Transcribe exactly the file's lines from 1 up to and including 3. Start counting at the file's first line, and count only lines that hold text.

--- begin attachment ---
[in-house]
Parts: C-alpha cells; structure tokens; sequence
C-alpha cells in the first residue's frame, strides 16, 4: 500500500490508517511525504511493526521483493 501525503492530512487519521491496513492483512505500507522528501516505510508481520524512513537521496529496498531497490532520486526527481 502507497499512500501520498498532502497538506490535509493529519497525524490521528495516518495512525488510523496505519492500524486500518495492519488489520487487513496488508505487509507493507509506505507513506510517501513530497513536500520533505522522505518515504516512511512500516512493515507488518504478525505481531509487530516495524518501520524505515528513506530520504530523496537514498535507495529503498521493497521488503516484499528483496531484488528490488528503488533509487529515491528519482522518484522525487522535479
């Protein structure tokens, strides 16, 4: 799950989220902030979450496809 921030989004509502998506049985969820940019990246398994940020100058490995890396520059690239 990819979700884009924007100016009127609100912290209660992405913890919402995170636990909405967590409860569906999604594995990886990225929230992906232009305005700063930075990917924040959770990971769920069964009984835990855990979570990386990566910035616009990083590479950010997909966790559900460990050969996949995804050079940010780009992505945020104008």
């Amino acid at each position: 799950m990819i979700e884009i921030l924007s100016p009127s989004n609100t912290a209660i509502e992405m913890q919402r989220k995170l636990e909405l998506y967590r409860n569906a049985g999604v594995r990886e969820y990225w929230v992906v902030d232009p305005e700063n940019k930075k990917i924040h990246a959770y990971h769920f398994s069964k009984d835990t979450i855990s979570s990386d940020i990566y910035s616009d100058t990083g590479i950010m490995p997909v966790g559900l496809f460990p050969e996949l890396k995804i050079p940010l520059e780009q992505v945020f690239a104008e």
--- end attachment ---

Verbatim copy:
[in-house]
Parts: C-alpha cells; structure tokens; sequence
C-alpha cells in the first residue's frame, strides 16, 4: 500500500490508517511525504511493526521483493 501525503492530512487519521491496513492483512505500507522528501516505510508481520524512513537521496529496498531497490532520486526527481 502507497499512500501520498498532502497538506490535509493529519497525524490521528495516518495512525488510523496505519492500524486500518495492519488489520487487513496488508505487509507493507509506505507513506510517501513530497513536500520533505522522505518515504516512511512500516512493515507488518504478525505481531509487530516495524518501520524505515528513506530520504530523496537514498535507495529503498521493497521488503516484499528483496531484488528490488528503488533509487529515491528519482522518484522525487522535479